Re: [SpectrumLabUsers] Numerical precision

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• ... IEEE754 32-bit floating point values are equivalent to about seven digits of decimal precision. A real-world example expresses approximately one foot of
Message 1 of 6 , Dec 10, 2012
> ... how many digits are valid...

IEEE754 32-bit floating point values are equivalent to about seven
digits of decimal precision. A real-world example expresses
approximately one foot of longitude at the Equator.
http://en.wikipedia.org/wiki/IEEE_754-2008

Tom
• ... The subject is very difficult, and I don t plan to dig much further into this subject... it would involved a detailed analysis of how rounding errors
Message 2 of 6 , Dec 11, 2012
Am 10.12.2012 22:48, schrieb WB6BNQ:

Hi
Wolf,

Let me amplify the previous email a bit more.  And, again ignoring the sound card, that is, assume its reported value is absolutely correct.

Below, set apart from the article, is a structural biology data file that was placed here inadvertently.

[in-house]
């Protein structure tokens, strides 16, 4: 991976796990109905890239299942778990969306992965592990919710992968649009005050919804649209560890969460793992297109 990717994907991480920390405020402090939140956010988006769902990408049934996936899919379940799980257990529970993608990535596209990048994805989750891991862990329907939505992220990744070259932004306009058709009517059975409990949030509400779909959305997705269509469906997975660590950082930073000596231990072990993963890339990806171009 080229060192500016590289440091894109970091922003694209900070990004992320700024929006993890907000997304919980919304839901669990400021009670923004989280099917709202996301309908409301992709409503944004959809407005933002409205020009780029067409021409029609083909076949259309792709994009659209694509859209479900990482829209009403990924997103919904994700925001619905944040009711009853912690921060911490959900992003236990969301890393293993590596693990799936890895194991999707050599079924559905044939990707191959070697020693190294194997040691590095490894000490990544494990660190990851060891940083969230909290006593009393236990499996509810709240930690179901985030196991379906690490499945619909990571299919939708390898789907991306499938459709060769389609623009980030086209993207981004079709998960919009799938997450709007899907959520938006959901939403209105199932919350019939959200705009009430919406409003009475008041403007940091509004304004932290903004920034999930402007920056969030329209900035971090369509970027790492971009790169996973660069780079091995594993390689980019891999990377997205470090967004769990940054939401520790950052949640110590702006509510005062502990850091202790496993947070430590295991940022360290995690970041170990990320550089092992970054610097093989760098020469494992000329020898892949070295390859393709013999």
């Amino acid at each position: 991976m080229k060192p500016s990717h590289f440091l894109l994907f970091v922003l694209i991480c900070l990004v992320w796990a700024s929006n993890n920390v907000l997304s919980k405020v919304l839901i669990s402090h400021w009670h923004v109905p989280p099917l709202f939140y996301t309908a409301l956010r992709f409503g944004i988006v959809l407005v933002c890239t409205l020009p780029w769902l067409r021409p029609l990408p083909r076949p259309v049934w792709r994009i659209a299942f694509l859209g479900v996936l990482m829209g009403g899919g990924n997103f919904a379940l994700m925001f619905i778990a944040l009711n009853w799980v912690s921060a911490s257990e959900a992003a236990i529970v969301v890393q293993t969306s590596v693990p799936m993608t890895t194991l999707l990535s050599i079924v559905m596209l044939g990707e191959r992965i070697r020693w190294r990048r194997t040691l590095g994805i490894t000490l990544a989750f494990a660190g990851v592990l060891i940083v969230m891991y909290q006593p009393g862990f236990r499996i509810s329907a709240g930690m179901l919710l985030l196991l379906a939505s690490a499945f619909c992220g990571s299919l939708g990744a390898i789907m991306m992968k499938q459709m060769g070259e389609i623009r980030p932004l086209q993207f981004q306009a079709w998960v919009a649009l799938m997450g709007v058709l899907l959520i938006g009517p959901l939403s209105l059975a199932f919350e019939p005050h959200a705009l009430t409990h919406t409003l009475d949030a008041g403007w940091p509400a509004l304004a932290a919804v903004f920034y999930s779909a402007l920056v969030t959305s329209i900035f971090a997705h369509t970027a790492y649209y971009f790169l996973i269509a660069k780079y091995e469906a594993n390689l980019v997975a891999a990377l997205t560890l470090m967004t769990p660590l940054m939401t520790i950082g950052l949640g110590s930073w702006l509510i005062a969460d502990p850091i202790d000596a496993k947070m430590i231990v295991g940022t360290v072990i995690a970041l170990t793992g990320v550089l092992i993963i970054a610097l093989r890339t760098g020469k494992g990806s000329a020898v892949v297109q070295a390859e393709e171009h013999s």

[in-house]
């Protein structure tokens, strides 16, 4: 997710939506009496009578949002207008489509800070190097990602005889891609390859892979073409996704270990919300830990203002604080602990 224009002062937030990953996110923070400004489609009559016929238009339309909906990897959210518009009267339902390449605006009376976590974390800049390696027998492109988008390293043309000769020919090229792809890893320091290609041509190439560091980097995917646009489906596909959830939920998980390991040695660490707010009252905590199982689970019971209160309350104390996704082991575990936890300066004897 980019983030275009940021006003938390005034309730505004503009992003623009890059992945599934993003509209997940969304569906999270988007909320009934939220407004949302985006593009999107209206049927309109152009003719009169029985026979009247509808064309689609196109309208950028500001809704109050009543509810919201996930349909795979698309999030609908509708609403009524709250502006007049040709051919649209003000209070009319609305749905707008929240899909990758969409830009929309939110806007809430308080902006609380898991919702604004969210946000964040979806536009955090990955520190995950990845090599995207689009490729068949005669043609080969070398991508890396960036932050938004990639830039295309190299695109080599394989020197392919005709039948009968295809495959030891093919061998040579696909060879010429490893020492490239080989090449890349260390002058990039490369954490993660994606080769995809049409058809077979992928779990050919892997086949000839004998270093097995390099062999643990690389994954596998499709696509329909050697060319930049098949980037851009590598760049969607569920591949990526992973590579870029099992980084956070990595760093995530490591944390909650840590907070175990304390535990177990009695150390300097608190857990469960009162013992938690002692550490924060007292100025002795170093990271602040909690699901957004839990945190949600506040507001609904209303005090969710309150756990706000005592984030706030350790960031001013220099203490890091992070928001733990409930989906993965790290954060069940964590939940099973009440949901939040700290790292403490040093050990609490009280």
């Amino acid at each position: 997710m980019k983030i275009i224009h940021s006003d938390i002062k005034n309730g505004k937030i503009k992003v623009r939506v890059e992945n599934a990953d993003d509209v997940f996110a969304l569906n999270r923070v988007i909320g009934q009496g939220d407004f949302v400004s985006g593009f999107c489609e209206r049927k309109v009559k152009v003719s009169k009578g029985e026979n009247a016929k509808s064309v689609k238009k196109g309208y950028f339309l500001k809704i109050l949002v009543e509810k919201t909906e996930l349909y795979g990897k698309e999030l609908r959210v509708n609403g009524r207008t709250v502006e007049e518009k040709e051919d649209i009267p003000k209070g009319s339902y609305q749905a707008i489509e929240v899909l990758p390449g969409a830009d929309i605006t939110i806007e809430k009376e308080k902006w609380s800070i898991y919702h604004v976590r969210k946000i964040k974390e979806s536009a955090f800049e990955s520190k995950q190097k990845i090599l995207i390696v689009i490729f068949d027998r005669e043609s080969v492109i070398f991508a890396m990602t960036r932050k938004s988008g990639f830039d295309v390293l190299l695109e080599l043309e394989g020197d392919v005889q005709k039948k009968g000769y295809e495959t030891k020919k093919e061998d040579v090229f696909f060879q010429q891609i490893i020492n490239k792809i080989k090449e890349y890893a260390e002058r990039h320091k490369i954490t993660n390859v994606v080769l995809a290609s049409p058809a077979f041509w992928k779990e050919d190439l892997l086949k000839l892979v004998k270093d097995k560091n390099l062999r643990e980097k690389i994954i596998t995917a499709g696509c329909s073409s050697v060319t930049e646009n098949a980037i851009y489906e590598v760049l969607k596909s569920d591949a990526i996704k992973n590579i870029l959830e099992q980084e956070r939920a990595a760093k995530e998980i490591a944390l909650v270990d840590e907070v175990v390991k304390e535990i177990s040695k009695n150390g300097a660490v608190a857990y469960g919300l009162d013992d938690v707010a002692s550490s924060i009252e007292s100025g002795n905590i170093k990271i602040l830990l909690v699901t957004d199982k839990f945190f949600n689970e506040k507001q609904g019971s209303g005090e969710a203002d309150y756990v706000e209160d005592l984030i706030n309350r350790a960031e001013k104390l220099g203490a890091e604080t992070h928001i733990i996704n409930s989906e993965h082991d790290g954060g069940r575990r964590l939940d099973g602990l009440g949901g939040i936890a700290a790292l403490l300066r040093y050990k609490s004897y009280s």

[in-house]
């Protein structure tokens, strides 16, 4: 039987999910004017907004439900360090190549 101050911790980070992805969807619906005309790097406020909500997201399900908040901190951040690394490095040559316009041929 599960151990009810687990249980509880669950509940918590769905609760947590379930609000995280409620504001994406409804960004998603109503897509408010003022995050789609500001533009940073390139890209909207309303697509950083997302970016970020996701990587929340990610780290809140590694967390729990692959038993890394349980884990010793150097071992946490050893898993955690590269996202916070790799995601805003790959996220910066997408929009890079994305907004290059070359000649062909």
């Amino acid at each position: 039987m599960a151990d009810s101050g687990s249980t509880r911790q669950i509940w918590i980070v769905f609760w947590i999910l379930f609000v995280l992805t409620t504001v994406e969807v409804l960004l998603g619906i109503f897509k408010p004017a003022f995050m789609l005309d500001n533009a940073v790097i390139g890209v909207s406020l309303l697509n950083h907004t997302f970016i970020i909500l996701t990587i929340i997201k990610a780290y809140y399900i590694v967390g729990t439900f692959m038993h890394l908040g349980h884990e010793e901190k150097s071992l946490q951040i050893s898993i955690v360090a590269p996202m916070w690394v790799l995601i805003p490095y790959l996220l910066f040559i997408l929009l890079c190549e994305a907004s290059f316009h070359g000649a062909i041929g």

For example, when doing a Peakf function, to what number of digits is the value accurate before some limitation affects the reported value ?

As an example, good scientific calculators, like the hp brand, provide around 12 digits of accuracy before rounding and other errors start to affect the displayed digits.

The subject is very difficult, and I don't plan to dig much further into this subject... it would involved a detailed analysis of how rounding errors propagate through the FFT.

http://en.wikipedia.org/wiki/Floating_point#Machine_precision_and_backward_error_analysis

As Tom correctly noted, the precision of 32-bit floating point numbers (indeed they are IEEE754) is limited to 7 or 8 decimal digits. But most of the signal analysis functions (such as peak_f) operate on a larger number of 32-bit floats on the input, but the algorithms themselves (accumulators, etc) all use 64-bit floats.
For the frequency measurement (peak_f), I strongly suggest to try it, which is much easier than a mathematical analysis. From a practical example, a 10 kHz audio signal taken derived from a good OCXO could be measured with an accuracy (not just resolution) of less than 1 microhertz, i.e. more than 10 usable decimal places in the measurement - even though the samples were internally stored as a sequence of 'single precision floats'.

All the best,
Wolf .

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